Public Occasions

In the early years of the Lodge’s history, the Brethren appeared in public in their regalia regularly. The Lodge marched from its meeting place to a local church for an annual Divine Service. Usually a band headed the procession. It was not unusual for Brethren to request a Masonic Funeral. This also required the Lodge to appear in public. Freemasons were invited to perform the laying of foundation stones of important public buildings. Two events are detailed below.

On St. John’s Day, 25th December, 1884 the Lodge held a torchlight procession to celebrate the anniversary. The Brethren assembled in the Lodge Room, 87 George Street, at 7 p.m. on that date. They marched in procession with lighted torches, headed by the Whiteinch Brass Band, along George Street to Dumbarton Road at the Beehive, proceeding along Dumbarton Road to Partick. The procession then by way of Clarendon Street to Church Street where they were joined by the Master, Andrew M. Smith. The procession numbered in all about forty Brethren. The Lodge was opened and passed into harmony. It seems the harmony continued “until an advanced hour”.

Within a few months of the Lodge’s erection, it participated in the laying of the foundation stone of the new Municipal Buildings in George Square. A very detailed account of what must have been an historic occasion in the life of our city may be found in a volume entitled New Municipal Buildings reference 725.13. It is contained in the Glasgow Collection in the Mitchell Library.

 

On 6th October 1883, this magnificent ceremonial was carried out. Although it was autumn, the Great Architect must have looked favourably upon the event, for the author of the book stated that, “The day might be said to have been borrowed from summer.” Such was the significance attached to the proceedings that, in all public works, labour was suspended for the day; warehouses and shops were closed. By mid-day, it was estimated that there half a million onlookers in the streets of the city.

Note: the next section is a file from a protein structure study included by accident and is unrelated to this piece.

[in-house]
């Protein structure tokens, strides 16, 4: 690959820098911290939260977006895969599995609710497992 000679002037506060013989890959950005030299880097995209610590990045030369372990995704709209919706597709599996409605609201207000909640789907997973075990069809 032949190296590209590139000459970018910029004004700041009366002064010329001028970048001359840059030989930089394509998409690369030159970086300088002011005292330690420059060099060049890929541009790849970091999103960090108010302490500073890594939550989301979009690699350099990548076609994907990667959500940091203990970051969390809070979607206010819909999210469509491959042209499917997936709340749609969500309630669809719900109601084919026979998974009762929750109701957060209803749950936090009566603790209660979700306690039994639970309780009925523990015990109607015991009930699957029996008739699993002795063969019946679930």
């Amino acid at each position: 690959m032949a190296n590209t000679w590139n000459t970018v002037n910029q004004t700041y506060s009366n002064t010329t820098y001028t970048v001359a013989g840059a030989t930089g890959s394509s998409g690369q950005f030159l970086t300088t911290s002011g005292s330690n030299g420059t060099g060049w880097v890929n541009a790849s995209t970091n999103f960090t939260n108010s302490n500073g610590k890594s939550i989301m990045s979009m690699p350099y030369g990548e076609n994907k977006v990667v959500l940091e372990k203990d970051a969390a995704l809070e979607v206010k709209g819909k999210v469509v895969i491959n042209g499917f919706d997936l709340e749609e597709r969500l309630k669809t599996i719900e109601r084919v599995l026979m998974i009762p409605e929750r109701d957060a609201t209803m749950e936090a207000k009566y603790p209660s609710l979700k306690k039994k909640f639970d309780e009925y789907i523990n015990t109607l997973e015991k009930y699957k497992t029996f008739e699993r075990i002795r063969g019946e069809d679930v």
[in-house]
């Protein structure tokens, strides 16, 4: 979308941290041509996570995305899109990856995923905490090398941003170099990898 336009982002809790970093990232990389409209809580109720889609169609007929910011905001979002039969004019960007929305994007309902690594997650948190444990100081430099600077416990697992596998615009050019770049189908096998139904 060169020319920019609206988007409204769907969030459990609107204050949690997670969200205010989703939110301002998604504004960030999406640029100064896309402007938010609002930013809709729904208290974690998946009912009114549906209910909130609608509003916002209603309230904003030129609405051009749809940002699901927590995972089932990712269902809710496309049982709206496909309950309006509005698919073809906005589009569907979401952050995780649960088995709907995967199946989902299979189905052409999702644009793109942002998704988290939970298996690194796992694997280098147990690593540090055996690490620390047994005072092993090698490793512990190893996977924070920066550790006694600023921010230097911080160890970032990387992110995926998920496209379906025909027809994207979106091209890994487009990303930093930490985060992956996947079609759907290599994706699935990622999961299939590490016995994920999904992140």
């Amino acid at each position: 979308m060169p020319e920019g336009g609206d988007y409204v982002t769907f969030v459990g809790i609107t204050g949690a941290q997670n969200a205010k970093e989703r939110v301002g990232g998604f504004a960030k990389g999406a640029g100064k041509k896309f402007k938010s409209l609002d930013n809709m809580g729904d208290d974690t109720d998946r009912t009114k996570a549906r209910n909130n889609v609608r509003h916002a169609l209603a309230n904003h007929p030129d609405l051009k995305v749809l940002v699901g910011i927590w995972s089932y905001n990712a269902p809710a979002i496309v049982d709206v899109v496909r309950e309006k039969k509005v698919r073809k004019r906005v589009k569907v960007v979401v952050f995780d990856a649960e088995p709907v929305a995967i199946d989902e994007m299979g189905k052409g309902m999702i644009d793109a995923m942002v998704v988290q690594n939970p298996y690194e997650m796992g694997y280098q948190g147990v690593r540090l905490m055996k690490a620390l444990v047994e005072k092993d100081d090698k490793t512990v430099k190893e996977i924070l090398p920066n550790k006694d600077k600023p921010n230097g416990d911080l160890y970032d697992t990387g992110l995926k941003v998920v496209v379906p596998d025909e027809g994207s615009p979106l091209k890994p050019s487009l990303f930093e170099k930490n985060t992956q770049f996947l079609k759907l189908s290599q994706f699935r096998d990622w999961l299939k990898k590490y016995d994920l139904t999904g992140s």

The procession itself consisted of 35,000 participants. The length of the procession was 4 miles and it took 3 hours to pass any point along the route.

The civic and masonic procession gathered in the square of the Royal Infirmary, whilst the trades processions left from elsewhere. At 1 p.m., the Provincial Grand Lodge of Glasgow was opened in solemn form by the Provincial Grand Master, Bro. William Pearce, in the Chapter House of Glasgow Cathedral. Among the distinguished Brethren attending were the Provincial Grand Masters of Renfrewshire East, Ayrshire, Argyll and the Isles, Dunbartonshire, the Middle and Upper Wards of Lanarkshire, Dumfriesshire, the Senior Grand Warden and the Provincial Grand Master of the Grand Lodge of Canada. The Lord Provost Bro. John Ure having been found worthy was admitted to Provincial Grand Lodge. The Brethren of the Lodge of Glasgow St. John 3bis were according to ancient custom presented with the working tools. Provincial Grand Lodge was adjourned and its members joined the civic leaders to worship in the Cathedral. The procession was formed by the Provincial Grand Marshall. Lodge St. John Whiteinch as the most junior Lodge was placed at the head of the procession. The civic leaders and Freemasons thereafter proceeded to George Square. On reaching St. Vincent Place, it took open order to allow the Provoncial Grand Lodge to pass through the ranks. 5,000 brethren were present.